I felt short when I climbed down off a 17.1hh horse, and had to walk again on my own two feet. It's very strange. I get the same sensation when I've been driving my husband's F150 pickup and then drive my minivan: it's suddenly too close to the ground. The funny feeling lasted for about an hour and a half on Wednesday from the time I dismounted.
HOWEVER, as you might guess, I was quite, quite happy to have that particular feeling, because it meant I had actually been on a horse! And nope, it wasn't a lesson horse, it was the giant Warmblood who belongs to my friend. I'm actually just taking a stab at his height, because I'm not exactly sure what it is, but put it this way: I can't quite see over his back wearing my Ariat paddocks with about a 1 1/2" heel, and it's very hard to curry the top of his butt. So I think it's safe to say he's BIG. Here's a photo:
This website has some more information about Brandenburgers. I chuckled when I read, "Legs are thick and stocky, hooves are large and strong," because. BOY, does "Leafy" ever fit that profile! His legs are like freakin' tree trunks and picking his hooves is quite an exercise. My friend had a heckuva time finding boots that would even fit him, and even then had to settle for him wearing hind boots on his fronts. He also has a simply ginormous head, with a distinguished Roman nose. I teased my friend that leading him in a rope halter was like trying to steer a T-Rex with dental floss!
Leafy was originally well-trained as a dressage horse, but his importer and original owner decided he (the rider) really wasn't interested in that. Believe it or not, when this fella landed in the Midwest he was put to work as a hunt horse. Following the hounds actually suited him just fine, and he enjoyed several seasons of catapulting his large self over the medium-sized jumps and slightly hilly terrain here. I have gotten to go hunting twice with our local club, the Bridlespur Hunt (a major highlight of my equestrian career and something I really need to write about here), but I didn't get to see him out in the field. By then he belonged to my friend and was back to doing some dressage with her. Sadly, his owner and the man's wife had been killed in a horrible auto accident. My friend was very good friends with them and had been told, "If anything ever happens to me I want you to have LiRoi..." So she pretty much inherited the big guy (though she did have to pay a significant sum to the estate).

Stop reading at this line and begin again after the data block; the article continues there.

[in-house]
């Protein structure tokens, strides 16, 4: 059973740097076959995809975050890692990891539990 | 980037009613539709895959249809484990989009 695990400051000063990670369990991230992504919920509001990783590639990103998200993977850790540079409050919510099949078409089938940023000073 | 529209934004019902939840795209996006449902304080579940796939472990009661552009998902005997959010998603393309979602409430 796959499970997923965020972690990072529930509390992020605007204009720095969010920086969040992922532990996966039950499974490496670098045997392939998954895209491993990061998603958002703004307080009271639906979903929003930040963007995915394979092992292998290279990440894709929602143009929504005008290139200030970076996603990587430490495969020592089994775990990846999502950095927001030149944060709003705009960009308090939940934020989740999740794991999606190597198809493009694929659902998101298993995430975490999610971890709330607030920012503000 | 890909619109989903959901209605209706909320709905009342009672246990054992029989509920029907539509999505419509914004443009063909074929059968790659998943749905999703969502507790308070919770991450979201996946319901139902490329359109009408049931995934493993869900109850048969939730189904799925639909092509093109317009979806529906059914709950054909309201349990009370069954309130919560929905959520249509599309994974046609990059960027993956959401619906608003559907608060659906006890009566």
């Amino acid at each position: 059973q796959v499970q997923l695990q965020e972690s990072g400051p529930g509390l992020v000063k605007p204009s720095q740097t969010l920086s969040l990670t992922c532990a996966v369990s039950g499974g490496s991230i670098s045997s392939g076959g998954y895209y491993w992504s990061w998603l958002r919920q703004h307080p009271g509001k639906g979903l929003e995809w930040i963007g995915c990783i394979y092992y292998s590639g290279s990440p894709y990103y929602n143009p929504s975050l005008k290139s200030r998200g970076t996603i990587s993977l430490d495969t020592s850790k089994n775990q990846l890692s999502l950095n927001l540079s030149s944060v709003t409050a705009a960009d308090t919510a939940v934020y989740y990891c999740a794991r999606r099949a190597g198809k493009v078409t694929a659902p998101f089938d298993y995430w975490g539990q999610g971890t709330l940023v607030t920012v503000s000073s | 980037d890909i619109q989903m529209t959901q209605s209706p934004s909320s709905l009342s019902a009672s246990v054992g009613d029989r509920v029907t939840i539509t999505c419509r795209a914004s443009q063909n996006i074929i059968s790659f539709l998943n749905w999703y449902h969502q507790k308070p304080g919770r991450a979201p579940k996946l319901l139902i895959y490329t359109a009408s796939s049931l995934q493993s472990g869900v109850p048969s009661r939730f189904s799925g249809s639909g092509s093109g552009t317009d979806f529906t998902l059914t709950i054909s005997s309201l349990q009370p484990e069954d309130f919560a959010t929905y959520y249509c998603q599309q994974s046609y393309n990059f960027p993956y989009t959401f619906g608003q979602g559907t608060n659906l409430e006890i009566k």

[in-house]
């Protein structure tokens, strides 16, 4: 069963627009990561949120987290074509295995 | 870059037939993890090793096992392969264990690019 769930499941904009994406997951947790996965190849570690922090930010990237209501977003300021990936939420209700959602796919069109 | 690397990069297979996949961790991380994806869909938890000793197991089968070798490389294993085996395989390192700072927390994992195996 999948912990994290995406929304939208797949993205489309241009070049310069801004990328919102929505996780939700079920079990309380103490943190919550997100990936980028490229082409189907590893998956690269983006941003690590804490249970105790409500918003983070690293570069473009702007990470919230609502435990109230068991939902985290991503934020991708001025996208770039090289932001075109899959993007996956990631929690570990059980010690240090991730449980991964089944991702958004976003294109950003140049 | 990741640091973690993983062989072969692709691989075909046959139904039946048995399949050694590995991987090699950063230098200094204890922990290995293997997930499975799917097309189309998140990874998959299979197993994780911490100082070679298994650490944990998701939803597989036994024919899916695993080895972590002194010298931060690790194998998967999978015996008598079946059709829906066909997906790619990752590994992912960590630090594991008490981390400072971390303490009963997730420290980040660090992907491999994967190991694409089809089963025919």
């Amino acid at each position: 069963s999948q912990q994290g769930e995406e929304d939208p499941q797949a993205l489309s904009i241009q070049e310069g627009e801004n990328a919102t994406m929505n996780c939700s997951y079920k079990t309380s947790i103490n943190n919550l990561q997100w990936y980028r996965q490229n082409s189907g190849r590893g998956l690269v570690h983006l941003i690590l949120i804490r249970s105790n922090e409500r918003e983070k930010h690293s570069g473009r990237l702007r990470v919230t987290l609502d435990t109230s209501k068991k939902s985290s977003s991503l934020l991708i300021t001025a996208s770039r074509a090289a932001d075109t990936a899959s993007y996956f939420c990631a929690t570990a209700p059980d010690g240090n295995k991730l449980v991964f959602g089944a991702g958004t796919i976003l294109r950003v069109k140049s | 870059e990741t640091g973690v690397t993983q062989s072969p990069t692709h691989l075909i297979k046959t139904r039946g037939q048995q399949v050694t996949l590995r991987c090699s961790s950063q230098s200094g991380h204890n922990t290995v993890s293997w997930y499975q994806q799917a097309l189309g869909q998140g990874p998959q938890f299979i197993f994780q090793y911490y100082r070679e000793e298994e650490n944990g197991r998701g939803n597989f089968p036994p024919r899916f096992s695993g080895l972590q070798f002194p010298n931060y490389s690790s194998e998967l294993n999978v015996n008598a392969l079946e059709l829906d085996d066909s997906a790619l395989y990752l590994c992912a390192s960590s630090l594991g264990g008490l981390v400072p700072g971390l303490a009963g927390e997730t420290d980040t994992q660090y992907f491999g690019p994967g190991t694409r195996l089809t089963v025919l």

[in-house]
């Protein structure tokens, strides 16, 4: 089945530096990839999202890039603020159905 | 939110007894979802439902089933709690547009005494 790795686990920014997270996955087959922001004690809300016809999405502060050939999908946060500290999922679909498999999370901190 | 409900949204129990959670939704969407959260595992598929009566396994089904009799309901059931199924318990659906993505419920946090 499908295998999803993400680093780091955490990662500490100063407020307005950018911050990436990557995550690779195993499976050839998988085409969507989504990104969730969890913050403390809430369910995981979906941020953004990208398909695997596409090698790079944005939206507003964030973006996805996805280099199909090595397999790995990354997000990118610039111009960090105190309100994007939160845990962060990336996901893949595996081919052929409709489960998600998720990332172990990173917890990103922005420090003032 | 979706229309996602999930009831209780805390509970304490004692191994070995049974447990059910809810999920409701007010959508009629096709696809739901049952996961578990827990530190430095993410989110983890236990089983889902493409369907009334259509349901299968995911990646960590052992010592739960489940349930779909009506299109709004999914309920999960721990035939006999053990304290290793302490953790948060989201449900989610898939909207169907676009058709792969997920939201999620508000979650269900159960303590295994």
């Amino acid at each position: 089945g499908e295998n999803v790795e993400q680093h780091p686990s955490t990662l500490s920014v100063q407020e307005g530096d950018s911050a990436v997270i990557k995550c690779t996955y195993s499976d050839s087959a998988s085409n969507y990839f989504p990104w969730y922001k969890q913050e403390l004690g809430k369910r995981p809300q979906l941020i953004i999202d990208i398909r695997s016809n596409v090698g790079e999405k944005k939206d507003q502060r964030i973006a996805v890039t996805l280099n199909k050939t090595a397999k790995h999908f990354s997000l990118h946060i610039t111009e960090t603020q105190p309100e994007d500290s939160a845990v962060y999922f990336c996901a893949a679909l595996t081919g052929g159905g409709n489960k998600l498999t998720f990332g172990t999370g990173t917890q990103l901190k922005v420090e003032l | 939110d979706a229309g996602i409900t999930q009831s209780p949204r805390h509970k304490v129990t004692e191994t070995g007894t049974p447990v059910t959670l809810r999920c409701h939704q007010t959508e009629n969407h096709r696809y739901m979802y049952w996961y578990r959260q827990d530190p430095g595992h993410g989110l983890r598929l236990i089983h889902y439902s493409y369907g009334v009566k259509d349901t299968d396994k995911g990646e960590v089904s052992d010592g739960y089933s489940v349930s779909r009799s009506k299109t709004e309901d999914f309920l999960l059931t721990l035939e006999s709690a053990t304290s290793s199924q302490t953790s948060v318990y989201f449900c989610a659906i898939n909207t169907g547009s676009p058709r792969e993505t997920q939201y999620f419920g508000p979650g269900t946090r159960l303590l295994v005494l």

I have been fortunate to be able to ride LiRoi on occasion over the last 10 years, which I greatly appreciate. He is a bit of a bully on the ground, and has to frequently be reminded that yes, he needs to do what you are asking and not just barge over you, but once you are on board he's truly a dream to ride. Totally velvet-mouthed and sensitive to all aids, with lovely gaits. I hardly ever even touch his face and enjoy seeing how small my aids can be. I even used to jump him a little bit, and he was fine, but I always had the feeling that some things are just really not meant to be airborne!